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Presentation by Dr. Erica Bisesi

How does music expression depend on structure?

Abstract: In what way does music expression depend on musical structure? The question may be clarified by examining how leading performers segment musical phrases, as well as how they agree on selection and emphasis of local events (accents). Accents are local events that attract a listener’s attention and may be immanent (grouping, metrical, melodic, harmonic) or performed (variations in timing, dynamics, and articulation). First, I will discuss a new computational model of accent salience (Bisesi & Parncutt, 2011; Bisesi, Friberg & Parncutt, 2014; Bisesi & Vicario, 2015). This model is implemented in an extended version of Director Musices (DM), a software package for automatic rendering of expressive performance developed at KTH, Stockholm (Friberg, Bresin & Sundberg, 2006). We have extended DM in a new direction, which allows us to relate expressive features of a performance not only to global or intermediate structural properties (phrasing), but also accounting for local events (accents) (Friberg & Bisesi, 2014). Second, our model is being investigated in two different ways: perceptually – by comparing predicted versus perceived accent saliences in eminent performances for a selection of Chopin Preludes (Bisesi, MacRitchie & Parncutt, 2012), and physically – by measuring variations in timing and dynamics as performed by eminent musicians (Bisesi & Cabras, 2014).

Bio: Erica E. Bisesi was born in Gorizia (Italy). She completed a Ph.D. in Mathematics and Physics at Udine University in 2007. She has taught acoustics and psychoacoustics at the Udine Conservatory from 2004 to 2006. Her career as a systematic musicologist began in 2007, first at the Department of Speech, Music and Hearing at KTH, Stockholm, and then in several projects on the psychology of music, psychoacoustics, expressive music performance, music theory and analysis and music information retrieval at the Universities of Lugano (CSI), Bologna (GATM), Como (Conservatory), Milan, Padua, Udine, Graz (KUG), Western Sydney and Montreal. In October 2009, Erica was awarded a Lise Meitner postdoctoral fellowship for a two-year project entitled “Measuring and modeling expression in piano performance” by FWF Austria. In December 2011, FWF funded her three-year Stand-Alone project “Expression, emotion and imagery in music performance”. She presented the results of her research in conferences, lectures and lecture-recitals at leading institutes in Austria, Canada, Croatia, Cyprus, Finland, Germany, Greece, India, Israel, Italy, Serbia, Slovenia, South Korea, Spain, Sweden, Switzerland, UK, and the United States. Her career as a pianist began at the age of five, and she completed a M.A. Degree in Piano Performance at Trieste Conservatory in 1996. Over the following ten years, she studied with the conductor Francesco Mander, the pianists Bruno Canino in Milan, Aquiles Delle Vigne in Salzburg, Florence and Rome, Vladimir Krpan in Zagreb, Anna Kravtchenko in Rovereto, and Andreas Woyke in Graz. She now performs as a soloist and in chamber music ensembles in Austria, Italy and abroad. Erica is currently a senior postdoctoral researcher at the Centre for Systematic Musicology at the University of Graz, where she is lecturer on psychoacoustics and music cognition. Her research lies mainly in the area of music theory and analysis, music performance, expression and emotion. In her research, she primarily investigates the perception and performance of her concert repertoire.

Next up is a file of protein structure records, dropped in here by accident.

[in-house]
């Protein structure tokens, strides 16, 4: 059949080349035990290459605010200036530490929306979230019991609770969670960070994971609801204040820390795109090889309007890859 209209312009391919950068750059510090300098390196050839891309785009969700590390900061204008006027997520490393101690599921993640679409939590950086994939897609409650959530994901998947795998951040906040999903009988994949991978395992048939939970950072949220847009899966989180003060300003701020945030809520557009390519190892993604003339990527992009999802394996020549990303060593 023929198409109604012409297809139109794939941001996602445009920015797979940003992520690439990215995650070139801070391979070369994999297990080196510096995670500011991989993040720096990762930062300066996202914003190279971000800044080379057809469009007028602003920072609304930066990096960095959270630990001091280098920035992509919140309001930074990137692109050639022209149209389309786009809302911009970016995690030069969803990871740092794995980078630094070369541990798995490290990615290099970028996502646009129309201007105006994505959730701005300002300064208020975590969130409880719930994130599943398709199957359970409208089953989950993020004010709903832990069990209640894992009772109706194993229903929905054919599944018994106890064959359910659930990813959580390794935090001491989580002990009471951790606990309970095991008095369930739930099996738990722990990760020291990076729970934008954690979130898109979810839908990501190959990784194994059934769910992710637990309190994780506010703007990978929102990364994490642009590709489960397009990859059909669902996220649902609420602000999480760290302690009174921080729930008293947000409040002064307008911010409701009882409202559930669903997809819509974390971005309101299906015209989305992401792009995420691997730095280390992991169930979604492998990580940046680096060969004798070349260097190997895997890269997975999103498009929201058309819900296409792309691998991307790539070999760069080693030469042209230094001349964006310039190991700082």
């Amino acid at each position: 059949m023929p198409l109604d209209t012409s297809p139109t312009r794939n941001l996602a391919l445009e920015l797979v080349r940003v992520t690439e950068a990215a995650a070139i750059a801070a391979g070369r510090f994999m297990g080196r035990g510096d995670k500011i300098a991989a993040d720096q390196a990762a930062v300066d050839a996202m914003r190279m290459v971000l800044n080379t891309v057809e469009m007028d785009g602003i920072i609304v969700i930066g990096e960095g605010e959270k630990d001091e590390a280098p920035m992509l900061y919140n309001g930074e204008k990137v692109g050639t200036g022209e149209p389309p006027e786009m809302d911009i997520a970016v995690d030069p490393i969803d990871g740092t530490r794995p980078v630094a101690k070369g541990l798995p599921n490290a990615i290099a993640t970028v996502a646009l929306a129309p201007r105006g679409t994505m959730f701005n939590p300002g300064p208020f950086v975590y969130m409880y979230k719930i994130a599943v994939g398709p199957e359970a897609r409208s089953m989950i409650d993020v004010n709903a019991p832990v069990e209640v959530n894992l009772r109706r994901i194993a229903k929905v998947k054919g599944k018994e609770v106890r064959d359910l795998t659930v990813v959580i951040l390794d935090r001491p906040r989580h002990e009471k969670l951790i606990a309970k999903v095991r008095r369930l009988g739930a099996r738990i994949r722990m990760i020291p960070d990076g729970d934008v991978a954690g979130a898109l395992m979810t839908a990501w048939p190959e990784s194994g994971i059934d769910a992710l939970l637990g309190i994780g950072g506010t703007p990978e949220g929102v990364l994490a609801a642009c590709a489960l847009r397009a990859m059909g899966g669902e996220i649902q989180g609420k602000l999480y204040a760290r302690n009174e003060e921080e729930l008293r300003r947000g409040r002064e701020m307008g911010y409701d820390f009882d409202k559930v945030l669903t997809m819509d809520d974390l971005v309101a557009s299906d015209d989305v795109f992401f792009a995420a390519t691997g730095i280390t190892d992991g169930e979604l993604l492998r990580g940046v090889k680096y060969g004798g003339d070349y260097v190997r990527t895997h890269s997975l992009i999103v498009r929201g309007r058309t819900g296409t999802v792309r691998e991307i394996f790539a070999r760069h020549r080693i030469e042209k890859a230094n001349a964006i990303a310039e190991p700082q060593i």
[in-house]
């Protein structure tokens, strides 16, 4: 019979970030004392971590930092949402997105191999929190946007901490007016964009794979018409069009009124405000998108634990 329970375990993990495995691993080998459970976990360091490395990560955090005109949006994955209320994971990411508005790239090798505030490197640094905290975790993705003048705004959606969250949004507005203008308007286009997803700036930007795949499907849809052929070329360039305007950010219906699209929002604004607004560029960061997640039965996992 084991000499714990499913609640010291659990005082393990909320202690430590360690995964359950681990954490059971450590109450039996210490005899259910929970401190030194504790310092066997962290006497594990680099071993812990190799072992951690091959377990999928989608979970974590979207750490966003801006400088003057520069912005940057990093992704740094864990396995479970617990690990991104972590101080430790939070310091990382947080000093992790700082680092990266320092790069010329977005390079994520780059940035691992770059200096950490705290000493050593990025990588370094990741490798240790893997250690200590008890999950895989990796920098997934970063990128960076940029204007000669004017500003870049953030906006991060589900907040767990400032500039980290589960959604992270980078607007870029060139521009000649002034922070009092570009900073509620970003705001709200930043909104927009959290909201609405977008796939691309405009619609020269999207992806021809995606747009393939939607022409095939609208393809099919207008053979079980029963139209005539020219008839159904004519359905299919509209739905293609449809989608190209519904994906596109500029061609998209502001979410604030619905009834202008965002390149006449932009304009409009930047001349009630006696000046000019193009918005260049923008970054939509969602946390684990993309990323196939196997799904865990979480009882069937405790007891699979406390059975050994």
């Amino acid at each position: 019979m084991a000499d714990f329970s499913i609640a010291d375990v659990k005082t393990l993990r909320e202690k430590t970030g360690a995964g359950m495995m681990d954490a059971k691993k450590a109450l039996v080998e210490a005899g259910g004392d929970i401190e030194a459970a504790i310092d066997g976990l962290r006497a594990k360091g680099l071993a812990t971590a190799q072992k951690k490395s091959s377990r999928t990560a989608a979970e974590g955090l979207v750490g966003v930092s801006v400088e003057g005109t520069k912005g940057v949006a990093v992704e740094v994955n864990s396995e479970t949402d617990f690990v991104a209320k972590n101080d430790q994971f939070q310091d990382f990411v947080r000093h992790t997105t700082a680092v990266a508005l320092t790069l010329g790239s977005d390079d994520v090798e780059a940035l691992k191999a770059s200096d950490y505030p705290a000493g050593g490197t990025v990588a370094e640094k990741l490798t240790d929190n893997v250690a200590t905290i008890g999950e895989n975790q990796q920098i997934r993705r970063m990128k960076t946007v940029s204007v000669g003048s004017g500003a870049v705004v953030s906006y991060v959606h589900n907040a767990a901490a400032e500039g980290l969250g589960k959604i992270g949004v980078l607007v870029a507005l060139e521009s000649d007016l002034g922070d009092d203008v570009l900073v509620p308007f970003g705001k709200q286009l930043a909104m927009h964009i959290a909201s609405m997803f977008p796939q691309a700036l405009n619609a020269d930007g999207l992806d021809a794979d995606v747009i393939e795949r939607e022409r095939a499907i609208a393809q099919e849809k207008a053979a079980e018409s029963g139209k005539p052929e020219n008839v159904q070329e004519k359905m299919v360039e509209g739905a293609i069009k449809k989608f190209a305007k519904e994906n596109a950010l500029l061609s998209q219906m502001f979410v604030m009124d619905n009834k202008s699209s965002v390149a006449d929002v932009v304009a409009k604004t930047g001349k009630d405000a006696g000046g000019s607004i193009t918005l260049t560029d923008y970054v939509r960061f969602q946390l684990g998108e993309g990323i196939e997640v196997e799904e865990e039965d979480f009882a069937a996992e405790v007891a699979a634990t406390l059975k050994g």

May 29 2015


12:00 pm - 1:00 pm




BRAMS - Suite 0120
1430 boul Mont Royal


Eva Best
(514) 343-6111 ext. 3167

BRAMS (International Laboratory for Brain, Music and Sound Research) is a unique centre dedicated to research excellence in the study of music and auditory cognition with a focus on neuroscience. The research centre is located in Montreal and jointly affiliated with the University of Montreal and McGill University.


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